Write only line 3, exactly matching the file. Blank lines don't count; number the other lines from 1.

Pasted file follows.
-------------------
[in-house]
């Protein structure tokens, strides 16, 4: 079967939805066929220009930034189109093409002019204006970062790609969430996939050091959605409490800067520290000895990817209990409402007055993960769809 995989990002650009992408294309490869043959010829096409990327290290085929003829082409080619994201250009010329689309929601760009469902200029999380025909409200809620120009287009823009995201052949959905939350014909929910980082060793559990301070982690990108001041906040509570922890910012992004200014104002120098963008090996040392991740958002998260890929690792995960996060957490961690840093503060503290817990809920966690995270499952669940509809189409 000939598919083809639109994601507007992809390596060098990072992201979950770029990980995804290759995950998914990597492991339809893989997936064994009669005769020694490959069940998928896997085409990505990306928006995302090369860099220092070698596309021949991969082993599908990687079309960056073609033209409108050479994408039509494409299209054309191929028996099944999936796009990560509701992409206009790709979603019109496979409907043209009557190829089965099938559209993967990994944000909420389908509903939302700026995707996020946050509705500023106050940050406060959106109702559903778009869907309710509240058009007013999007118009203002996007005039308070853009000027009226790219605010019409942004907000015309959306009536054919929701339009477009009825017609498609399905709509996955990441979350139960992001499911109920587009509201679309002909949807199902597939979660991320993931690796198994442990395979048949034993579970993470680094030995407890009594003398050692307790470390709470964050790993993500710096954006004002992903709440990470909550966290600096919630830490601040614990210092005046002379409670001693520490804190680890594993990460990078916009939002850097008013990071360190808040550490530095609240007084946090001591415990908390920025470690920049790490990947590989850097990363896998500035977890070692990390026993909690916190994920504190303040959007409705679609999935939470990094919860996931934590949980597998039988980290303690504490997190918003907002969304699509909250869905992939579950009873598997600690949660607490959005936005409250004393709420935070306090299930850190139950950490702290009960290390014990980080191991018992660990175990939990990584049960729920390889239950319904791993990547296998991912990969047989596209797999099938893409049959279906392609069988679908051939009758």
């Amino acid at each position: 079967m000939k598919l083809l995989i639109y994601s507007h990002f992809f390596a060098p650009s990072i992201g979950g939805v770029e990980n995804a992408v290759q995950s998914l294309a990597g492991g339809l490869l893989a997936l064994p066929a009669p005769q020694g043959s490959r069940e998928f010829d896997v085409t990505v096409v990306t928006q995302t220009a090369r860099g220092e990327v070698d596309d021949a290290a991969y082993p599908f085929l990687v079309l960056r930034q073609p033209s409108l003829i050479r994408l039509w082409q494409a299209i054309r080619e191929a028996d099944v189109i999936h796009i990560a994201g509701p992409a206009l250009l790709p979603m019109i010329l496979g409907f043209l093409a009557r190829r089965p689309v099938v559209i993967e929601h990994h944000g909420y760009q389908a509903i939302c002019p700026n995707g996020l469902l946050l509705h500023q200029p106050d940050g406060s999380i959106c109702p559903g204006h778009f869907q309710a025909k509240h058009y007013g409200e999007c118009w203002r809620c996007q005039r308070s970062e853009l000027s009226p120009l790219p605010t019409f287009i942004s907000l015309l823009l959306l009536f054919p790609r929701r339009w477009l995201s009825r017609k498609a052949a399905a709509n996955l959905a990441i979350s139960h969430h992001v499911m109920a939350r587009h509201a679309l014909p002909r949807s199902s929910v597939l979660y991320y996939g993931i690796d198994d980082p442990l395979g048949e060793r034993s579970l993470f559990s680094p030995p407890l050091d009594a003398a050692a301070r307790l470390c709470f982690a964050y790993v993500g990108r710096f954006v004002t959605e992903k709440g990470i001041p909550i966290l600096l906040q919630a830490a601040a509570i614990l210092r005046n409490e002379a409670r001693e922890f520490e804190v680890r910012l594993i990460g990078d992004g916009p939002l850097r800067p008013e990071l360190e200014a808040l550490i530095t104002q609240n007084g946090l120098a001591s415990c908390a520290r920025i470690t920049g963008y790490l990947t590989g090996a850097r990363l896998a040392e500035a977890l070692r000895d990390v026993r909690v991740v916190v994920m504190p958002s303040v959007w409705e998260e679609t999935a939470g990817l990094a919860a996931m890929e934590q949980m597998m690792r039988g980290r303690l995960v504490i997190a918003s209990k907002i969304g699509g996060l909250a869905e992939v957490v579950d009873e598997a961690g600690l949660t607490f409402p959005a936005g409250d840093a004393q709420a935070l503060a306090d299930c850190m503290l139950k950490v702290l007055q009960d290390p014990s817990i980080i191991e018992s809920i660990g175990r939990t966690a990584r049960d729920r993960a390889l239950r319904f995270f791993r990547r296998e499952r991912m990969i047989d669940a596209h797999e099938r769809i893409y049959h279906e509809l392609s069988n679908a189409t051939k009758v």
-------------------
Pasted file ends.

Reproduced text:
């Amino acid at each position: 079967m000939k598919l083809l995989i639109y994601s507007h990002f992809f390596a060098p650009s990072i992201g979950g939805v770029e990980n995804a992408v290759q995950s998914l294309a990597g492991g339809l490869l893989a997936l064994p066929a009669p005769q020694g043959s490959r069940e998928f010829d896997v085409t990505v096409v990306t928006q995302t220009a090369r860099g220092e990327v070698d596309d021949a290290a991969y082993p599908f085929l990687v079309l960056r930034q073609p033209s409108l003829i050479r994408l039509w082409q494409a299209i054309r080619e191929a028996d099944v189109i999936h796009i990560a994201g509701p992409a206009l250009l790709p979603m019109i010329l496979g409907f043209l093409a009557r190829r089965p689309v099938v559209i993967e929601h990994h944000g909420y760009q389908a509903i939302c002019p700026n995707g996020l469902l946050l509705h500023q200029p106050d940050g406060s999380i959106c109702p559903g204006h778009f869907q309710a025909k509240h058009y007013g409200e999007c118009w203002r809620c996007q005039r308070s970062e853009l000027s009226p120009l790219p605010t019409f287009i942004s907000l015309l823009l959306l009536f054919p790609r929701r339009w477009l995201s009825r017609k498609a052949a399905a709509n996955l959905a990441i979350s139960h969430h992001v499911m109920a939350r587009h509201a679309l014909p002909r949807s199902s929910v597939l979660y991320y996939g993931i690796d198994d980082p442990l395979g048949e060793r034993s579970l993470f559990s680094p030995p407890l050091d009594a003398a050692a301070r307790l470390c709470f982690a964050y790993v993500g990108r710096f954006v004002t959605e992903k709440g990470i001041p909550i966290l600096l906040q919630a830490a601040a509570i614990l210092r005046n409490e002379a409670r001693e922890f520490e804190v680890r910012l594993i990460g990078d992004g916009p939002l850097r800067p008013e990071l360190e200014a808040l550490i530095t104002q609240n007084g946090l120098a001591s415990c908390a520290r920025i470690t920049g963008y790490l990947t590989g090996a850097r990363l896998a040392e500035a977890l070692r000895d990390v026993r909690v991740v916190v994920m504190p958002s303040v959007w409705e998260e679609t999935a939470g990817l990094a919860a996931m890929e934590q949980m597998m690792r039988g980290r303690l995960v504490i997190a918003s209990k907002i969304g699509g996060l909250a869905e992939v957490v579950d009873e598997a961690g600690l949660t607490f409402p959005a936005g409250d840093a004393q709420a935070l503060a306090d299930c850190m503290l139950k950490v702290l007055q009960d290390p014990s817990i980080i191991e018992s809920i660990g175990r939990t966690a990584r049960d729920r993960a390889l239950r319904f995270f791993r990547r296998e499952r991912m990969i047989d669940a596209h797999e099938r769809i893409y049959h279906e509809l392609s069988n679908a189409t051939k009758v």